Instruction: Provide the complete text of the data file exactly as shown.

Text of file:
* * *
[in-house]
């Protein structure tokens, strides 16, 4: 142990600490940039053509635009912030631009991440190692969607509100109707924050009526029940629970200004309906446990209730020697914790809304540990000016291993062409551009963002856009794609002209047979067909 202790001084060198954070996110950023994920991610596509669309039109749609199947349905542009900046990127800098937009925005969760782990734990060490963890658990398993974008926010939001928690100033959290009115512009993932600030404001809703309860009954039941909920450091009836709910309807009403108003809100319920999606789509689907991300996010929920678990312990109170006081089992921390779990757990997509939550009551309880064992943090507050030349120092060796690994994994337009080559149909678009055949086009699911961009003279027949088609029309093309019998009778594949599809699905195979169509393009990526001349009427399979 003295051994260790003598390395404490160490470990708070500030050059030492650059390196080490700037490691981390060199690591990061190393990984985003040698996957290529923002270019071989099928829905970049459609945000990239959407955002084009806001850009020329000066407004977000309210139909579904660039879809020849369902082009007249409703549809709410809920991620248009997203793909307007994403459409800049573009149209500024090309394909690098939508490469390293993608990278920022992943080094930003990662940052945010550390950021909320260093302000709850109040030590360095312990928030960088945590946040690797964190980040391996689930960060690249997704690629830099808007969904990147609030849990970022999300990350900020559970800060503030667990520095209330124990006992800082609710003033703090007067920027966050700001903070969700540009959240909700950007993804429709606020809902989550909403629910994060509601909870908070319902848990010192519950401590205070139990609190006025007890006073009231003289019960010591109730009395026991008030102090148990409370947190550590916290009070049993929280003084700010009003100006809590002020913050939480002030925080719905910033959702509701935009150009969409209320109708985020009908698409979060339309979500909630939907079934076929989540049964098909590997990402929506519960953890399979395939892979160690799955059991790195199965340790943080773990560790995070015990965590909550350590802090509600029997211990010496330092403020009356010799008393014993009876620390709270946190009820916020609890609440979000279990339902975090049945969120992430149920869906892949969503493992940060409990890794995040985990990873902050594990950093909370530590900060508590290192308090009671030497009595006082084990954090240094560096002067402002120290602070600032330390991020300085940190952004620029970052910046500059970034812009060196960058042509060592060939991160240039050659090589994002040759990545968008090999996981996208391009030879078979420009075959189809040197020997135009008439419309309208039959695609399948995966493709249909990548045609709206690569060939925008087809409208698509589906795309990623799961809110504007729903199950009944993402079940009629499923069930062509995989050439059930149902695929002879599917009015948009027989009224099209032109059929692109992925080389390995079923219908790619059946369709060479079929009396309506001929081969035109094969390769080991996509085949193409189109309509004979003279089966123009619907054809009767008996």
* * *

[in-house]
């Protein structure tokens, strides 16, 4: 142990600490940039053509635009912030631009991440190692969607509100109707924050009526029940629970200004309906446990209730020697914790809304540990000016291993062409551009963002856009794609002209047979067909 202790001084060198954070996110950023994920991610596509669309039109749609199947349905542009900046990127800098937009925005969760782990734990060490963890658990398993974008926010939001928690100033959290009115512009993932600030404001809703309860009954039941909920450091009836709910309807009403108003809100319920999606789509689907991300996010929920678990312990109170006081089992921390779990757990997509939550009551309880064992943090507050030349120092060796690994994994337009080559149909678009055949086009699911961009003279027949088609029309093309019998009778594949599809699905195979169509393009990526001349009427399979 003295051994260790003598390395404490160490470990708070500030050059030492650059390196080490700037490691981390060199690591990061190393990984985003040698996957290529923002270019071989099928829905970049459609945000990239959407955002084009806001850009020329000066407004977000309210139909579904660039879809020849369902082009007249409703549809709410809920991620248009997203793909307007994403459409800049573009149209500024090309394909690098939508490469390293993608990278920022992943080094930003990662940052945010550390950021909320260093302000709850109040030590360095312990928030960088945590946040690797964190980040391996689930960060690249997704690629830099808007969904990147609030849990970022999300990350900020559970800060503030667990520095209330124990006992800082609710003033703090007067920027966050700001903070969700540009959240909700950007993804429709606020809902989550909403629910994060509601909870908070319902848990010192519950401590205070139990609190006025007890006073009231003289019960010591109730009395026991008030102090148990409370947190550590916290009070049993929280003084700010009003100006809590002020913050939480002030925080719905910033959702509701935009150009969409209320109708985020009908698409979060339309979500909630939907079934076929989540049964098909590997990402929506519960953890399979395939892979160690799955059991790195199965340790943080773990560790995070015990965590909550350590802090509600029997211990010496330092403020009356010799008393014993009876620390709270946190009820916020609890609440979000279990339902975090049945969120992430149920869906892949969503493992940060409990890794995040985990990873902050594990950093909370530590900060508590290192308090009671030497009595006082084990954090240094560096002067402002120290602070600032330390991020300085940190952004620029970052910046500059970034812009060196960058042509060592060939991160240039050659090589994002040759990545968008090999996981996208391009030879078979420009075959189809040197020997135009008439419309309208039959695609399948995966493709249909990548045609709206690569060939925008087809409208698509589906795309990623799961809110504007729903199950009944993402079940009629499923069930062509995989050439059930149902695929002879599917009015948009027989009224099209032109059929692109992925080389390995079923219908790619059946369709060479079929009396309506001929081969035109094969390769080991996509085949193409189109309509004979003279089966123009619907054809009767008996």